Fascinating post a couple of weeks ago from VR offering a critique of comments by an unnamed American preacher (Os Guinness? Tim Keller?) on the ‘priority’ of the church. It’s a fascinating perspective on the ‘social gospel’ as seen from the Global East and a sharp appraisal of the clericalism of Western evangelicalism.
The Church as the disciple-community of Jesus is called in the Great Commission to obey and teach others “to obey everything that I have taught you”. This is pretty comprehensive! How on earth did this Great Commission get reduced to preaching? Trying to select from the teaching of Jesus what we will obey, or trying to rank his teachings in a scale of “priorities”, is not to be a disciple of his. And, then, by what right do we call others to discipleship? Jesus expects that the Church that is proclaiming the Gospel among the nations is also living out that Gospel before the nations. Namely, she is committed to peace-making, hungering and thirsting after justice, loving her enemies, healing the sick, sharing wealth with the dispossessed, striving for unity in the midst of differences, and so on.
His responses to one or two of the comments to his post are also interesting.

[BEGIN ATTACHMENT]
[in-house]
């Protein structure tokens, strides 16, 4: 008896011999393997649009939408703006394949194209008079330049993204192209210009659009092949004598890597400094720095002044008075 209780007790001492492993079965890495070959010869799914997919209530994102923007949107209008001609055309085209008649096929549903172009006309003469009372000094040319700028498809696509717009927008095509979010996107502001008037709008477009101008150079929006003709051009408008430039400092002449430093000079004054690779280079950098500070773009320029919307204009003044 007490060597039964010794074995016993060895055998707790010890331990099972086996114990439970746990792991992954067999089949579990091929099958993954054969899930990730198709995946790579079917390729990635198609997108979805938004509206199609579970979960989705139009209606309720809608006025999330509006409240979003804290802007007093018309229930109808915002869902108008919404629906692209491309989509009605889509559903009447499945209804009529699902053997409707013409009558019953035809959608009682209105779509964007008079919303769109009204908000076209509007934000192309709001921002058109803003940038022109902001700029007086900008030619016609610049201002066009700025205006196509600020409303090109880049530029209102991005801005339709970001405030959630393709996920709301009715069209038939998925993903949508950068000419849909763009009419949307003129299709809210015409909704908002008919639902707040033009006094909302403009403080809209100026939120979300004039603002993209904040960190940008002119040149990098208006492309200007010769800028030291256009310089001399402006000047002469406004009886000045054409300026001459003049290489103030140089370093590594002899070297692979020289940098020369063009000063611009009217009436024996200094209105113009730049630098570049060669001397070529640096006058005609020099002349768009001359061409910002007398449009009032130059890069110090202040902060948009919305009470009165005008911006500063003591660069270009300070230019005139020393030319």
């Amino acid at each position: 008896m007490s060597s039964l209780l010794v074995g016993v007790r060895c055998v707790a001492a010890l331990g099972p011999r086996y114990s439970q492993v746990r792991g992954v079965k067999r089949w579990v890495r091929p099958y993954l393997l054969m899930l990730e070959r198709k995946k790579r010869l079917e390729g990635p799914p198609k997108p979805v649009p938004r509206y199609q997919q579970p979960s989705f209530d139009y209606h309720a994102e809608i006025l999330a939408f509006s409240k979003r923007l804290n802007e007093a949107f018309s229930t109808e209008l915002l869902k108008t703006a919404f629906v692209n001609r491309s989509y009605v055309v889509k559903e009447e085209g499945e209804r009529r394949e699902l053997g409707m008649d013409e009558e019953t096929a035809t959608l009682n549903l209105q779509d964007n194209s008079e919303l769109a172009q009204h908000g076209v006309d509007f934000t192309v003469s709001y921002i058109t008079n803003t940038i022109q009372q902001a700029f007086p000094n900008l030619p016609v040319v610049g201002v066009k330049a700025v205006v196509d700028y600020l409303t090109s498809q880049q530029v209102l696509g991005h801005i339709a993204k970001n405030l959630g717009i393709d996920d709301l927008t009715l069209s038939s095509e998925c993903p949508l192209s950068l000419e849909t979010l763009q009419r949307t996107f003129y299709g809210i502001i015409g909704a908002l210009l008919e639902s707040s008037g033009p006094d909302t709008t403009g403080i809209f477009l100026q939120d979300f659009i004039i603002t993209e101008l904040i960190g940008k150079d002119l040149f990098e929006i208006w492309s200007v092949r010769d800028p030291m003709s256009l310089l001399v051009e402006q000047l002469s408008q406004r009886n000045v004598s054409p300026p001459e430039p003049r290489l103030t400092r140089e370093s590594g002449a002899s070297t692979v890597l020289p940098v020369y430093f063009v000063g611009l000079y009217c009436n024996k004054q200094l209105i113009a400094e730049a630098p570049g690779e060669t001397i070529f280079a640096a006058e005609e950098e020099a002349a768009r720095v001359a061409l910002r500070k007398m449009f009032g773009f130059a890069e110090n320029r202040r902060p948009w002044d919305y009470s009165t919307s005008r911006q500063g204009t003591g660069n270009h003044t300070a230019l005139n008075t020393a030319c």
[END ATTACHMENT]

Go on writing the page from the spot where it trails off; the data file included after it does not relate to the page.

You can hear the frustration in the closing paragraph,
I stated in my Blog observations of the Edinburgh 2010 conference (“A Centenary Celebration”, 11 June 2010) that clericalism has blighted the witness of the church. I repeat that conviction with regard to Lausanne. All the plenary speakers at the Congress were either pastors or “fulltime” workers in para-church organizations. They are not representative of the vast majority of Christians around the world who serve God as artists, engineers, lawyers, farmers, mechanics, biologists and a host of other “secular” occupations. They are the real “missionaries” of the Church, engaging with non-Christians on a daily basis, and whose work raises ethical issues that are at the cutting-edge of mission. As long as their voice is marginalized at such conferences, we shall continue to have such meaningless debates about “priorities”.
Would that “Reformed” pastors like the one who spoke at Lausanne give us the lead in recovering the Reformation doctrine of the priesthood of all believers!